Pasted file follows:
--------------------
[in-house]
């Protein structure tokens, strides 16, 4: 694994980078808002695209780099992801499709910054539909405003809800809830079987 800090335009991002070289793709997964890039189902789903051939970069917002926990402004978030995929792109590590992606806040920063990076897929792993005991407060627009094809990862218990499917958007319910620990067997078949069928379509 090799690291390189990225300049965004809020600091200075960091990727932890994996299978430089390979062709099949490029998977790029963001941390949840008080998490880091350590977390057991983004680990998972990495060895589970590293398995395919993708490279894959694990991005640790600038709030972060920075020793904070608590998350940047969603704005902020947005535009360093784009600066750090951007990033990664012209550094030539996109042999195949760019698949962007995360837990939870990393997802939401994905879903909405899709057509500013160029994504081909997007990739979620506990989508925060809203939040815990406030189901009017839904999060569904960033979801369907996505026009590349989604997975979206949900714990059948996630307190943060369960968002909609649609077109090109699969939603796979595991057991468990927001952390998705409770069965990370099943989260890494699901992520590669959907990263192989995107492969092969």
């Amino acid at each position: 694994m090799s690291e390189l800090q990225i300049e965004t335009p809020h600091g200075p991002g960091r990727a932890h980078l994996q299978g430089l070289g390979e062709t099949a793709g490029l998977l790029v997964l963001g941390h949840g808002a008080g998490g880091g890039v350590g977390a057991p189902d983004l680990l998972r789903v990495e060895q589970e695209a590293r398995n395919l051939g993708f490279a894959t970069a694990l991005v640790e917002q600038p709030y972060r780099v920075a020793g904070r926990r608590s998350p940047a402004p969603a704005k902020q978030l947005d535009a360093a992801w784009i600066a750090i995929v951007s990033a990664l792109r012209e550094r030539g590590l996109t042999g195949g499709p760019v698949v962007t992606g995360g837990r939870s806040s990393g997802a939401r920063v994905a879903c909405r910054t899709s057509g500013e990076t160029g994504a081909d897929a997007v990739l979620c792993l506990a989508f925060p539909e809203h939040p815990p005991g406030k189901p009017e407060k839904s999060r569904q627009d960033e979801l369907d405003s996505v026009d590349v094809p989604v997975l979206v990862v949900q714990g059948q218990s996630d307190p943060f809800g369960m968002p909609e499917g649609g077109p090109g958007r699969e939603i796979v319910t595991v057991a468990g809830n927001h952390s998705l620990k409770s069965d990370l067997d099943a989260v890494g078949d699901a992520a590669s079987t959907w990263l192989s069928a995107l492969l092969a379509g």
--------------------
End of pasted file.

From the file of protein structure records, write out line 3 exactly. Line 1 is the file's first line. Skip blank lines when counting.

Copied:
């Amino acid at each position: 694994m090799s690291e390189l800090q990225i300049e965004t335009p809020h600091g200075p991002g960091r990727a932890h980078l994996q299978g430089l070289g390979e062709t099949a793709g490029l998977l790029v997964l963001g941390h949840g808002a008080g998490g880091g890039v350590g977390a057991p189902d983004l680990l998972r789903v990495e060895q589970e695209a590293r398995n395919l051939g993708f490279a894959t970069a694990l991005v640790e917002q600038p709030y972060r780099v920075a020793g904070r926990r608590s998350p940047a402004p969603a704005k902020q978030l947005d535009a360093a992801w784009i600066a750090i995929v951007s990033a990664l792109r012209e550094r030539g590590l996109t042999g195949g499709p760019v698949v962007t992606g995360g837990r939870s806040s990393g997802a939401r920063v994905a879903c909405r910054t899709s057509g500013e990076t160029g994504a081909d897929a997007v990739l979620c792993l506990a989508f925060p539909e809203h939040p815990p005991g406030k189901p009017e407060k839904s999060r569904q627009d960033e979801l369907d405003s996505v026009d590349v094809p989604v997975l979206v990862v949900q714990g059948q218990s996630d307190p943060f809800g369960m968002p909609e499917g649609g077109p090109g958007r699969e939603i796979v319910t595991v057991a468990g809830n927001h952390s998705l620990k409770s069965d990370l067997d099943a989260v890494g078949d699901a992520a590669s079987t959907w990263l192989s069928a995107l492969l092969a379509g």